Cohen also will lead a conversation later that evening, at 7 p.m. in Knapton Lecture Hall, titled “Academics In Exile at Colleges and Universities in the United States.”

The October 24 teach-in is modeled after two other teach-ins held on campus during the 2017–18 academic year—one based on a national call to discuss issues around race and social justice following the violence at protests in Charlottesville, Va., and the second in response to an incident of bias here on campus. Both teach-ins were well received by the community and drew several hundred participants each, Ramos said.

Based on feedback from last year’s events, and with more time for preparation, the SAR committee is providing training for the Three Freedoms teach-in facilitators, who will help guide the discussions, Ramos said.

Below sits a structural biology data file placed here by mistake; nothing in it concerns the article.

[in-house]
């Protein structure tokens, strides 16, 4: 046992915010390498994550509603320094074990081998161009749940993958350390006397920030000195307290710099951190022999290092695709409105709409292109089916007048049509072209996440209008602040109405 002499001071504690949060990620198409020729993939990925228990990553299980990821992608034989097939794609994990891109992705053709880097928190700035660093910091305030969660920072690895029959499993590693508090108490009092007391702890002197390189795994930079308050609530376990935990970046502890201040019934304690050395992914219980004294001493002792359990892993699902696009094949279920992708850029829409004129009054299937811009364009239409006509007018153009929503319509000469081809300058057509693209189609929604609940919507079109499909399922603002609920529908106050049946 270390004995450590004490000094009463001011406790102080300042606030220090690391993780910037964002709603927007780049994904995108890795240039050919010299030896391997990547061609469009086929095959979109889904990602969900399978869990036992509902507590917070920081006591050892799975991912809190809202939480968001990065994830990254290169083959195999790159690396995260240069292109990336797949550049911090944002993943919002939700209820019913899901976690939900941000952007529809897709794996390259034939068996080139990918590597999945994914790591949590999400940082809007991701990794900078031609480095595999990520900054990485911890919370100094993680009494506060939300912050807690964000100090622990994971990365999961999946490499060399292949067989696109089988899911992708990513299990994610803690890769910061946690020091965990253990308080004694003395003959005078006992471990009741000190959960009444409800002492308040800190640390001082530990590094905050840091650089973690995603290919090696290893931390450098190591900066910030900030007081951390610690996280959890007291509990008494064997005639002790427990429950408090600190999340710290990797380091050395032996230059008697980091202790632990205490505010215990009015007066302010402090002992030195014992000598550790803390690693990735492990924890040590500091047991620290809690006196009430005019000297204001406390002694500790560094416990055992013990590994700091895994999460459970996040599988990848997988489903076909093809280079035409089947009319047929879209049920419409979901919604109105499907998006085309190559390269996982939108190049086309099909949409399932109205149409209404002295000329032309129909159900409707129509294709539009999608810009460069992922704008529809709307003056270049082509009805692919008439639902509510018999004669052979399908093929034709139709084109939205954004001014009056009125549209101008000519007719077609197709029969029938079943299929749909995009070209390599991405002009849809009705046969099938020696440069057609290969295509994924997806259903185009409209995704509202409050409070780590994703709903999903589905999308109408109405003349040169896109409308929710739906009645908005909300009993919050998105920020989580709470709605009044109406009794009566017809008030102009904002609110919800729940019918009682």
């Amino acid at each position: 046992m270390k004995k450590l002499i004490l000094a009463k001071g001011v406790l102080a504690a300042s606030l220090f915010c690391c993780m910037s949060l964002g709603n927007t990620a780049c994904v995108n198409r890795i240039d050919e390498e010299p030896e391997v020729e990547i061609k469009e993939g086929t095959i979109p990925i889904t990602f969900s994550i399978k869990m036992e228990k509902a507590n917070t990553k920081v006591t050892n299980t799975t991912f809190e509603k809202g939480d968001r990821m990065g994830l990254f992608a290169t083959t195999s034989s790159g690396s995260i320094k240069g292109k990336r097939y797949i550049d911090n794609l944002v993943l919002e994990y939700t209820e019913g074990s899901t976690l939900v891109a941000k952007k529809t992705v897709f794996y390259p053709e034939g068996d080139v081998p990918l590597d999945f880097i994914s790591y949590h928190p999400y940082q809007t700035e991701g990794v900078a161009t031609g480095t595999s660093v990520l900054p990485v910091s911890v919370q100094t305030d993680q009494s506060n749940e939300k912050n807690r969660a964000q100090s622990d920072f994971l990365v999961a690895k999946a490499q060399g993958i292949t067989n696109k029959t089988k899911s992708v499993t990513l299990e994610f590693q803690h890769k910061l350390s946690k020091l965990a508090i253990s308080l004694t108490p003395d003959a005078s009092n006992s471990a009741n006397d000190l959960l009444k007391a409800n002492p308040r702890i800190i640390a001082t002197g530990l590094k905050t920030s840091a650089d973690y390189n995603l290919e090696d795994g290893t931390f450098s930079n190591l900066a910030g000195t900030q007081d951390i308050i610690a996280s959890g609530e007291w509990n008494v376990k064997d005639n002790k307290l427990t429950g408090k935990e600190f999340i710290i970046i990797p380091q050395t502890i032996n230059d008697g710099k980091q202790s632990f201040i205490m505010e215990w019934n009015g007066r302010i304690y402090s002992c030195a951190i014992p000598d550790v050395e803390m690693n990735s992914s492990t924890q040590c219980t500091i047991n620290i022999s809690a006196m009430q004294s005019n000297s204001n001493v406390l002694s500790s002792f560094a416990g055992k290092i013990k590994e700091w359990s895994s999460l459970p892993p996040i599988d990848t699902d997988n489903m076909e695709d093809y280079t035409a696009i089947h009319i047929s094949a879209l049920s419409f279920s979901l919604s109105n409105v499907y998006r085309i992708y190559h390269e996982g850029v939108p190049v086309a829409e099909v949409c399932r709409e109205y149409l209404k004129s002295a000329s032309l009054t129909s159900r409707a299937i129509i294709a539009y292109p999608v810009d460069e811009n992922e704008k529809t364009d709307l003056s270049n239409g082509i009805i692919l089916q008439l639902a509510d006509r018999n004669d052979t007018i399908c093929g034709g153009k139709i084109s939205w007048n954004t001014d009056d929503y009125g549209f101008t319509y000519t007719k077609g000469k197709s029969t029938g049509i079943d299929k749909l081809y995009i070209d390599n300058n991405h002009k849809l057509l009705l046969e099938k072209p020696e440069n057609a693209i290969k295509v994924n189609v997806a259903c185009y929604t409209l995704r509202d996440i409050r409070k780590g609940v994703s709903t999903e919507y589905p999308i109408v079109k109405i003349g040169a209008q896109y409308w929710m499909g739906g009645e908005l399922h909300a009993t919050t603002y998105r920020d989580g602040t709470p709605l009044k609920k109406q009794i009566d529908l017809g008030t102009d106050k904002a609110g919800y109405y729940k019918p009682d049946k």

“Teach-ins are are a chance to take our educational mission seriously and to learn together and from each other in a collective experience. Shared experiences create community,” said Assistant Professor of Political Science Aubrey Westfall, a member of the SAR committee. “It’s also a chance to develop consensus around and communicate commitment to our central values. These three freedoms are at the core of being a scholar and a student. We can not learn, generate or communicate knowledge without the simultaneous protection of these freedoms.”

Sparking debate and conversation about global issues is an important part of an education in the liberal arts and sciences, helping to build essential skills that will help students in their careers and in life, White said.

“It’s important for students to know that it’s OK to ask questions, to know how to structure disagreement in a way that is thoughtful but still relevant and pointed, and to figure out how to listen to other people’s voices and other people’s points of view,” White said. “Even within the U.S., freedom doesn’t mean the same for everybody, and you shouldn’t assume that, because your world view shapes you and defines ‘freedom’ in a particular way, others think like you. That alone is an incredible lesson that, if we can have our students—and all of us—thinking about, will set them up well for other environments they’re going to be in.”